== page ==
Supplemental effect of cholyltaurine and soybean lecithin to a soybean meal-based fish meal-free diet on hepatic and intestinal morphology of rainbow trout Oncorhynchus mykiss
Article first published online: 5 OCT 2008
© 2008 Japanese Society of Fisheries Science
Volume 74, Issue 5, pages 1083–1095, October 2008
How to Cite
IWASHITA, Y., SUZUKI, N., YAMAMOTO, T., SHIBATA, J.-i., ISOKAWA, K., SOON, A. H., IKEHATA, Y., FURUITA, H., SUGITA, T. and GOTO, T. (2008), Supplemental effect of cholyltaurine and soybean lecithin to a soybean meal-based fish meal-free diet on hepatic and intestinal morphology of rainbow trout Oncorhynchus mykiss. Fisheries Science, 74: 1083–1095. doi: 10.1111/j.1444-2906.2008.01628.x
- Issue published online: 5 OCT 2008
- Article first published online: 5 OCT 2008
- Received 21 December 2007. Accepted 11 April 2008.
- Oncorhynchus mykiss;
- soybean meal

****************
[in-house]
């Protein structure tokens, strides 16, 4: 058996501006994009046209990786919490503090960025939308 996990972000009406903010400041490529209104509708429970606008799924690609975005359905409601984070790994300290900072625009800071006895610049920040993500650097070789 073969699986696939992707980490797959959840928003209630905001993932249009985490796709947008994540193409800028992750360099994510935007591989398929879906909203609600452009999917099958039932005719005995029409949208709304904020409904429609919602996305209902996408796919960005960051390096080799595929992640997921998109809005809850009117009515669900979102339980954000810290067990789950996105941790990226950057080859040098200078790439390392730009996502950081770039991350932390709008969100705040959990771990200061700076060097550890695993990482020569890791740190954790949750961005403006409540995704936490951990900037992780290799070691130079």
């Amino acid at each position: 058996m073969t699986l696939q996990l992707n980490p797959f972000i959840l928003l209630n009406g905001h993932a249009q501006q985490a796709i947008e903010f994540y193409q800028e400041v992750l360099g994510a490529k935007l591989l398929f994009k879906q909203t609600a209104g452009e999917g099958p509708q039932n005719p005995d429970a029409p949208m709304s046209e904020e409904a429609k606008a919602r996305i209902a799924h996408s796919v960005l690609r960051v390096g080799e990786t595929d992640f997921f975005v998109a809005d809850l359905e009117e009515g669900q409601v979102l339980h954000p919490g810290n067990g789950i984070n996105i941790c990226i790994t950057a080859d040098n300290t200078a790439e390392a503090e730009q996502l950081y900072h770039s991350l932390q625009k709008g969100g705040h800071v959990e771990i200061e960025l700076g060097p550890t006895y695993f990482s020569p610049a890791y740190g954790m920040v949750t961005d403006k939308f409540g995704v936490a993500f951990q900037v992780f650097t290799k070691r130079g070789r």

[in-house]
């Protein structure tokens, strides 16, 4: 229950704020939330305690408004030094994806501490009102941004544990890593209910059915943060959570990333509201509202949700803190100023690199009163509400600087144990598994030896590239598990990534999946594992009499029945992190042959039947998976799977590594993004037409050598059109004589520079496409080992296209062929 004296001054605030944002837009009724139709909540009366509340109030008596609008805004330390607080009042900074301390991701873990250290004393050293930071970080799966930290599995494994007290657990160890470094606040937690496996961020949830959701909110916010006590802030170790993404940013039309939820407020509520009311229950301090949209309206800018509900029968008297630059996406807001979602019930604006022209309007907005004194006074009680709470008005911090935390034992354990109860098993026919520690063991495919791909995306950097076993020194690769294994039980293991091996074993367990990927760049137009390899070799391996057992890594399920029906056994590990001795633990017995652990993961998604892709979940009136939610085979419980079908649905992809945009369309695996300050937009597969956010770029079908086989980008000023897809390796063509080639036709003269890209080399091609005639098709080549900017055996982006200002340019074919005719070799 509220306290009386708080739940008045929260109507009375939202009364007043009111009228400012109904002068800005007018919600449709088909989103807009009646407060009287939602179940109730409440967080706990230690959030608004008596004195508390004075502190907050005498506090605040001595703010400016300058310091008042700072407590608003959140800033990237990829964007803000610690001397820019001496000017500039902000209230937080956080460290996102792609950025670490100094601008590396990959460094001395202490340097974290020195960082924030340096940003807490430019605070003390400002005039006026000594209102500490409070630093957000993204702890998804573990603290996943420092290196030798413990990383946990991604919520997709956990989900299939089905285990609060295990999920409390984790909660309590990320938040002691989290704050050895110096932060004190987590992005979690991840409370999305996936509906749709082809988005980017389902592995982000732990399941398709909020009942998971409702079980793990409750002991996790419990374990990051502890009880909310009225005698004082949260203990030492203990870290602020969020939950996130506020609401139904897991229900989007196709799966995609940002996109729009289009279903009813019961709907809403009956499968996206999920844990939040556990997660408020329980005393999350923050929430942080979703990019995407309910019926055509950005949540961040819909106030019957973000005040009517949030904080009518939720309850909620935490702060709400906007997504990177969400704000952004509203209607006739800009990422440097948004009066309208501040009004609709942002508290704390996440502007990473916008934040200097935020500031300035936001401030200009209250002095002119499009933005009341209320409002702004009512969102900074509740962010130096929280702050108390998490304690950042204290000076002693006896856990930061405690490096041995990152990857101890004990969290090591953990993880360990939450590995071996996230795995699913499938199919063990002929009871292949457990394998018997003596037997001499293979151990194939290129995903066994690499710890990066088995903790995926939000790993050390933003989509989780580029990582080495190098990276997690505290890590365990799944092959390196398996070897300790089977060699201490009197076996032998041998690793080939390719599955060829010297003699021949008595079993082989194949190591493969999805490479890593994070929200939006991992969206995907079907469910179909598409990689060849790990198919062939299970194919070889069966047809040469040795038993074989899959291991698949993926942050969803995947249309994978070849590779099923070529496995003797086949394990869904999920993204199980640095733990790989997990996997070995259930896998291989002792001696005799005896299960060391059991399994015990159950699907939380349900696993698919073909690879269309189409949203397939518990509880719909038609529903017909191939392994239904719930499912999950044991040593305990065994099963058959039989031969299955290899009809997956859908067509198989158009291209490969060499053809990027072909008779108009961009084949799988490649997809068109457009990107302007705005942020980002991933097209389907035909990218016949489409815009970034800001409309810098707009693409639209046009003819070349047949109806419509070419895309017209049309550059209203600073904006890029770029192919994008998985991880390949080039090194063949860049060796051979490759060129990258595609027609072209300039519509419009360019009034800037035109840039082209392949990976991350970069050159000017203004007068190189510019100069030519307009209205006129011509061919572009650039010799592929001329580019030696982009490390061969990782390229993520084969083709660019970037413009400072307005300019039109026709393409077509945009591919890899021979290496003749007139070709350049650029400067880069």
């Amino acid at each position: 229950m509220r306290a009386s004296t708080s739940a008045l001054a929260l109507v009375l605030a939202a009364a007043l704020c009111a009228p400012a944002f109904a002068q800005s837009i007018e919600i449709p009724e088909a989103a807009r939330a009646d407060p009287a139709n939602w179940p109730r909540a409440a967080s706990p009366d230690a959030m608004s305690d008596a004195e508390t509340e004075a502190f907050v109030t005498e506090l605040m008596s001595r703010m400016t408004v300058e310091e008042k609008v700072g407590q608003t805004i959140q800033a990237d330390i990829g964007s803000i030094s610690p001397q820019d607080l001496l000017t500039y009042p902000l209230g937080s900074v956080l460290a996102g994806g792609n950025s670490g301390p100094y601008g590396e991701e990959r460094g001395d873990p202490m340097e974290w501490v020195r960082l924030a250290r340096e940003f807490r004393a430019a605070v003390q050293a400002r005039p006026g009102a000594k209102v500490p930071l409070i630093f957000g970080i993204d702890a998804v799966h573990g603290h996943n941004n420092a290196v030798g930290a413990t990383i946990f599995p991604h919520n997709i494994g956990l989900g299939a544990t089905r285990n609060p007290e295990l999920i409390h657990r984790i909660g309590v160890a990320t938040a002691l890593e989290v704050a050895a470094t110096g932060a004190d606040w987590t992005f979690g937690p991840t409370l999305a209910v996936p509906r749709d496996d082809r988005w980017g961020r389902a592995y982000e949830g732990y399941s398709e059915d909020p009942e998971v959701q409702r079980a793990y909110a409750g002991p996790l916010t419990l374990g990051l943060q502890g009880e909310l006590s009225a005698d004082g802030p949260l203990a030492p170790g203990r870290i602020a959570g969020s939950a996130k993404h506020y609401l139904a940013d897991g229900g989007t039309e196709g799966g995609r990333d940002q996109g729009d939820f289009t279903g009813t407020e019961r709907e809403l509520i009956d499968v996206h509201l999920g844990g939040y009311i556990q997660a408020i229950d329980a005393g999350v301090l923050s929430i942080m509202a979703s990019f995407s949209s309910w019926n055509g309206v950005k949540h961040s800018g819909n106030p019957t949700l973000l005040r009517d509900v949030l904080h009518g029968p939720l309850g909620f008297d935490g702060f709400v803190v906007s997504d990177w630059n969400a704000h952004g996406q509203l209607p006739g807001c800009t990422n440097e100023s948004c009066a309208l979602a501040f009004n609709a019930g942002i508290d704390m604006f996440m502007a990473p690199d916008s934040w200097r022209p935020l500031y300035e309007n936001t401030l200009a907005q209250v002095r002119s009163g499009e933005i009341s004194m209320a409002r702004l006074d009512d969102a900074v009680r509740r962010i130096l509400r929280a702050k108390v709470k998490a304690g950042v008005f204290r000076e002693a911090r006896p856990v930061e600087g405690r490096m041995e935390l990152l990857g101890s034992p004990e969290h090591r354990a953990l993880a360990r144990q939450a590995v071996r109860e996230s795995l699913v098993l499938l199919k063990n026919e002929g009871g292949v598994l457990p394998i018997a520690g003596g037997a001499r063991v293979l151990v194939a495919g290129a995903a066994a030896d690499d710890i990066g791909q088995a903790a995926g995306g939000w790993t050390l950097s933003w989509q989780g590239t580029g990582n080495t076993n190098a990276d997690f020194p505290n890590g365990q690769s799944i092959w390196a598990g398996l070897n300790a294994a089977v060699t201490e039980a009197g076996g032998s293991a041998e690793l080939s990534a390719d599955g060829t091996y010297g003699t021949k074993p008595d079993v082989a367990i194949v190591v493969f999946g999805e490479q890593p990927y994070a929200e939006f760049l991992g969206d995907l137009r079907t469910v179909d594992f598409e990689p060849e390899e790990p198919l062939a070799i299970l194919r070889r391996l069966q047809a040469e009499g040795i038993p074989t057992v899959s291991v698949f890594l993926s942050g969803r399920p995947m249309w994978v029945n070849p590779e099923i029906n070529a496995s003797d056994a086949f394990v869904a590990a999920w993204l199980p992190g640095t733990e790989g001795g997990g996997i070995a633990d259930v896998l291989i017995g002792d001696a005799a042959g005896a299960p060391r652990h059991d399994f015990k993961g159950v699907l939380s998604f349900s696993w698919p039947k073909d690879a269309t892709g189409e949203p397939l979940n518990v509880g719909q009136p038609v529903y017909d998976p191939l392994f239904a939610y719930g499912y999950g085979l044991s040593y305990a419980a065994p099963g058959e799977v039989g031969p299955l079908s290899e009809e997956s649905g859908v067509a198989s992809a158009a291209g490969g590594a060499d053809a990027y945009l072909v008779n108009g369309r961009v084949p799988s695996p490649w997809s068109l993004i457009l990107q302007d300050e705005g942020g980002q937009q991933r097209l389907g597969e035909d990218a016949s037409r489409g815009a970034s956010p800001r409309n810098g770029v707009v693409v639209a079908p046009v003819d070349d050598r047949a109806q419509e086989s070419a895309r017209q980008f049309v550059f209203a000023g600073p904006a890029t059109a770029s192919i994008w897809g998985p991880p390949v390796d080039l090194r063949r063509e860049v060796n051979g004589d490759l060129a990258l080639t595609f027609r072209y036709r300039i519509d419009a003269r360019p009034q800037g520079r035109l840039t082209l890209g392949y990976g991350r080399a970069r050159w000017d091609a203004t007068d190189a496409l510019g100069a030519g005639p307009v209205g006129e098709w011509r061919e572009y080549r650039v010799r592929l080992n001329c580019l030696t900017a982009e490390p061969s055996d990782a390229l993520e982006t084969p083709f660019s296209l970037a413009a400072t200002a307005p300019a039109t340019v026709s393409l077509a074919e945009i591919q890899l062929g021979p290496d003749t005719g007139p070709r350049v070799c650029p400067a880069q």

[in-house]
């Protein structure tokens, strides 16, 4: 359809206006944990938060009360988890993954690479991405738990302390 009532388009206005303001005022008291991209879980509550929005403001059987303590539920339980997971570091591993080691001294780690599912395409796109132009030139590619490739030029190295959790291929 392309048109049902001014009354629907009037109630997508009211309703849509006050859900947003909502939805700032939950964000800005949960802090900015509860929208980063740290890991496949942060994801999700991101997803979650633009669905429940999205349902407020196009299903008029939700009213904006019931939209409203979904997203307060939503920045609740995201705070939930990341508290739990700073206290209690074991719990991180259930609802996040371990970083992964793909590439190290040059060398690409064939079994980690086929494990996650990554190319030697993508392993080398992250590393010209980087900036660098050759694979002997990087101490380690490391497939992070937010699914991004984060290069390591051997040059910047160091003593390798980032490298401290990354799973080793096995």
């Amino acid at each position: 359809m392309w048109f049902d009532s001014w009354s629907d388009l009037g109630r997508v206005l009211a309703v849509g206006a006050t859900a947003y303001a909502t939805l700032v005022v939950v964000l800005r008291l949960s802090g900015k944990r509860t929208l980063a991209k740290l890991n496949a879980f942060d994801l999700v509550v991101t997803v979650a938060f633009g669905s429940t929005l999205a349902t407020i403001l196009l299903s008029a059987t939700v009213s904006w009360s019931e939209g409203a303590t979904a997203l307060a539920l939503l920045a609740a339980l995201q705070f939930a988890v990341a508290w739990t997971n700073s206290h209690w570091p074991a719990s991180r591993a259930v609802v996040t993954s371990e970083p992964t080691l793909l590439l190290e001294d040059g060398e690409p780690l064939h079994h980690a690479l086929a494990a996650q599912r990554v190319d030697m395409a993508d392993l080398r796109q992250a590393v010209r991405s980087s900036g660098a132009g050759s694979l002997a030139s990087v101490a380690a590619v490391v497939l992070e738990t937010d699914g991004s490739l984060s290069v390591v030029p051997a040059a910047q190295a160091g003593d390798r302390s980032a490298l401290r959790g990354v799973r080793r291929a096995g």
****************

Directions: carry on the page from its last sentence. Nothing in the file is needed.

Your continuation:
The supplemental effects of cholyltaurine and soybean lecithin to a defatted soybean meal (SBM)-based fish meal-free diet on the hepatic and intestinal morphology of rainbow trout Oncorhynchus mykiss were investigated. A fish meal-based diet (FM), three fish meal-free diets supplemented either with soybean lecithin (SL), bovine gall powder (BG) or cholyltaurine (C-tau) and an unsupplemented fish meal-free diet (NFM), were given to fish (∼11 g) for 10 weeks. The growth was the lowest in fish fed diet NFM, intermediate in fish fed diet SL and the highest in fish fed diet FM, BG and C-tau. Hepatocytes of fish fed diet NFM were atrophied, and the distal intestine of these fish showed abnormal features: disintegrated microvilli and fatty degeneration in epithelial cells and increased amount of connective tissue in the submucosa. Hepatic and intestinal histological features in fish fed diets SL, BG and C-tau were similar to those in fish fed diet FM. These results indicate that soybean lecithin, bovine bile salts and cholyltaurine have similar effects on normalizing the hepatic and intestinal morphologies of rainbow trout fed the SBM-based diet, although growth promotion effect was limited in the soybean lecithin.